Almost 500 objects of colonial looted art have been ceremonially handed back to Indonesia in an event at the National Museum of Ethnology in Leiden.
Caretaker culture minister Gunay Uslu symbolically signed over ownership of the objects, currently in possession of the National Museum of World Cultures, to Hilmar Farid, director general of the ministry of culture in Indonesia.
Last week the government announced that 478 objects, “wrongfully brought to the Netherlands during the colonial period, acquired under duress or by looting” would be returned to Indonesia as part of a new policy on colonial art with a dubious provenance. Another six objects in the Rijksmuseum will be given back to Sri Lanka.
Artworks that should not be in The Netherlands, a 2020 commission advised, should be returned if requested, to right a “historical injustice” if there was reasonable certainty there had been an involuntary loss of possession.
“Not far from Malang in East Java is the temple of Singosari,” said Uslu. “Visitors can be impressed by the huge statue of Shiva…but there also several empty [spots] that were once home to the giant statues of Bharaiva, Ganesa, and Durga.
“In 1804, the Dutch governor Nicolaus Engelhard transported these statues to his estate in the Netherlands, and gifted them to the Dutch king. Inside the empty [spots] in Singosari, you will see and smell incense, fresh flowers and rice in banana leaves. Small offerings, made daily. Although absent for more than 200 years, in a way, the statues of Singosari are still very much there.”
She said that it was a fitting part of the story of these statues, currently in the museum after a long journey across the sea, that they would be returned. “To support the giant statues, this museum’s floor had to be reinforced, as if the building itself expressed: this is not where the statues belong. It is the same way we feel now. We can no longer look at these works the same way, knowing how they came here.”
Following a request made by Indonesia, four Singosari statues, the Keris Puputan Klunkung, the Lombok treasure consisting of 335 objects and the Pita Maha collection of 132 pieces of modern art from Bali will be returned. A decision has not yet been made on the Dubois collection, including the “Java man” skull, one of the earliest specimens of the extinct early human, Homo erectus.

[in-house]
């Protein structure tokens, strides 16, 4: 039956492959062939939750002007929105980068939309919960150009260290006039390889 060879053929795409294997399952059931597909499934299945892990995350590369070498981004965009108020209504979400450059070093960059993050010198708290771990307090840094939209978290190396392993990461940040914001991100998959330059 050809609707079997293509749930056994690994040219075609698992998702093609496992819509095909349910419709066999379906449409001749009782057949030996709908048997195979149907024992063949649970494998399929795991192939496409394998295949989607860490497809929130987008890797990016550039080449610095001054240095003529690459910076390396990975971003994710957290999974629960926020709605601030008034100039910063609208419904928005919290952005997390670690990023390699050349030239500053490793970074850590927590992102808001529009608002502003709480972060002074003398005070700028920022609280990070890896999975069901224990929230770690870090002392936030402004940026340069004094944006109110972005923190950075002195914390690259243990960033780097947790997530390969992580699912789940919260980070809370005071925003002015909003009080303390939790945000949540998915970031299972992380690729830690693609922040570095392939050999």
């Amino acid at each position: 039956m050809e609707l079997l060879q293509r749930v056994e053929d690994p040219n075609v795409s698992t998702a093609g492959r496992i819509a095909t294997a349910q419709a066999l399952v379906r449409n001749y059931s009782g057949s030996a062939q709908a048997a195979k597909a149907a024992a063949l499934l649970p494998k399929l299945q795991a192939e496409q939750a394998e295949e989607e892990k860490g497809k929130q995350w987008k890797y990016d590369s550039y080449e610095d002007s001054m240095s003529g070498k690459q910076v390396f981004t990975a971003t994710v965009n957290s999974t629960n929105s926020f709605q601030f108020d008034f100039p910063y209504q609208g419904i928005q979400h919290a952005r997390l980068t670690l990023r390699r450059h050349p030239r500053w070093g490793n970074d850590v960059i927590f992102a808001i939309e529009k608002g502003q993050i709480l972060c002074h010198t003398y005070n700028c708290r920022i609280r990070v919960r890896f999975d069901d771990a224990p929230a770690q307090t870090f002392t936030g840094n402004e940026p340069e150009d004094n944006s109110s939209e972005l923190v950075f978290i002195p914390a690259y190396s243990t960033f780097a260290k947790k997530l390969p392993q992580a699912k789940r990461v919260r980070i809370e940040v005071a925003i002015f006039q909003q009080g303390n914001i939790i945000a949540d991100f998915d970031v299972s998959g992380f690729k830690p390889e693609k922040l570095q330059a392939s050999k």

Representatives of Indonesia pledged to ensure the treasures are accessible to the public and part of exhibitions and research on their return. Farid said the research that had gone on prior to the decision also enriched historical knowledge in general.
“These objects have biographies, there are stories behind them,” he said. “It’s not a matter of just bringing back objects but also to reintegrate the missing part of the stories to the national historical narrative. We hope we will continue this endeavour and closer cooperation between two countries.”
Lilian Gonçalves-Ho Kang You, chair of a committee on colonial collections, which recommended the return of important cultural artefacts that were probably not rightfully acquired, said this was the start of a “new relationship” and shared future. “The policy of restitution that is based on the fundamental principles of recognition of historical injustice to the local population of former colonial territories when objects were taken against their will,” she said. “A policy to rectify this historical injustice where possible… not motivated by legal but by ethical considerations relating to the colonial past.”
Gusti Agung Wesaka Puja, executive director of the ASEAN Institute for Peace and Reconciliation, said that both countries would benefit from the collaboration, process of research, and righting of past wrongs.
“We are not talking about a half-glass, half-empty glass or half-full glass,” he told a packed event. “We are glad that both of us finally agreed to find where the tap is, to fill the half-full and half-empty glass together.”
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